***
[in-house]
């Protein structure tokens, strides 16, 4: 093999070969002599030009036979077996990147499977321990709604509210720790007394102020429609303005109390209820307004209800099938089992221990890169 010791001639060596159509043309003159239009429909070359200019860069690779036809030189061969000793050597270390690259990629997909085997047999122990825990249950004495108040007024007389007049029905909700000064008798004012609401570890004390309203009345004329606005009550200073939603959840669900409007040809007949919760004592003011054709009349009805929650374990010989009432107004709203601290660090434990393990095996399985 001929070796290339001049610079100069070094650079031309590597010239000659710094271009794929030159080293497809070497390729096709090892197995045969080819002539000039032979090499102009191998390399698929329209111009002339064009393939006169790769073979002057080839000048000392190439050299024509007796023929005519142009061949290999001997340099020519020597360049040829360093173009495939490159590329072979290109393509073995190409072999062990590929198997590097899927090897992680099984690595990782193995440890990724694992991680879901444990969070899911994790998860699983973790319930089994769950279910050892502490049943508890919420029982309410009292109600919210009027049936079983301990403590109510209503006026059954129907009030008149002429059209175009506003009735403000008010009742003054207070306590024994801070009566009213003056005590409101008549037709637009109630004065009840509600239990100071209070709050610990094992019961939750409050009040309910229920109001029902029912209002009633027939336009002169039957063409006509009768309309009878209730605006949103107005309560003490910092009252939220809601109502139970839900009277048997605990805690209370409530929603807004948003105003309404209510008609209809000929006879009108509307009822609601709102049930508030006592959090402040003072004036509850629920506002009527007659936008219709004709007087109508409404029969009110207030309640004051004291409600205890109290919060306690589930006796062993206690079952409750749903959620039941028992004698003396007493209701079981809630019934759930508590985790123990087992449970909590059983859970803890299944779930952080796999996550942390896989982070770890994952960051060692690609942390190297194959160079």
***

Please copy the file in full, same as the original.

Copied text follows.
[in-house]
């Protein structure tokens, strides 16, 4: 093999070969002599030009036979077996990147499977321990709604509210720790007394102020429609303005109390209820307004209800099938089992221990890169 010791001639060596159509043309003159239009429909070359200019860069690779036809030189061969000793050597270390690259990629997909085997047999122990825990249950004495108040007024007389007049029905909700000064008798004012609401570890004390309203009345004329606005009550200073939603959840669900409007040809007949919760004592003011054709009349009805929650374990010989009432107004709203601290660090434990393990095996399985 001929070796290339001049610079100069070094650079031309590597010239000659710094271009794929030159080293497809070497390729096709090892197995045969080819002539000039032979090499102009191998390399698929329209111009002339064009393939006169790769073979002057080839000048000392190439050299024509007796023929005519142009061949290999001997340099020519020597360049040829360093173009495939490159590329072979290109393509073995190409072999062990590929198997590097899927090897992680099984690595990782193995440890990724694992991680879901444990969070899911994790998860699983973790319930089994769950279910050892502490049943508890919420029982309410009292109600919210009027049936079983301990403590109510209503006026059954129907009030008149002429059209175009506003009735403000008010009742003054207070306590024994801070009566009213003056005590409101008549037709637009109630004065009840509600239990100071209070709050610990094992019961939750409050009040309910229920109001029902029912209002009633027939336009002169039957063409006509009768309309009878209730605006949103107005309560003490910092009252939220809601109502139970839900009277048997605990805690209370409530929603807004948003105003309404209510008609209809000929006879009108509307009822609601709102049930508030006592959090402040003072004036509850629920506002009527007659936008219709004709007087109508409404029969009110207030309640004051004291409600205890109290919060306690589930006796062993206690079952409750749903959620039941028992004698003396007493209701079981809630019934759930508590985790123990087992449970909590059983859970803890299944779930952080796999996550942390896989982070770890994952960051060692690609942390190297194959160079």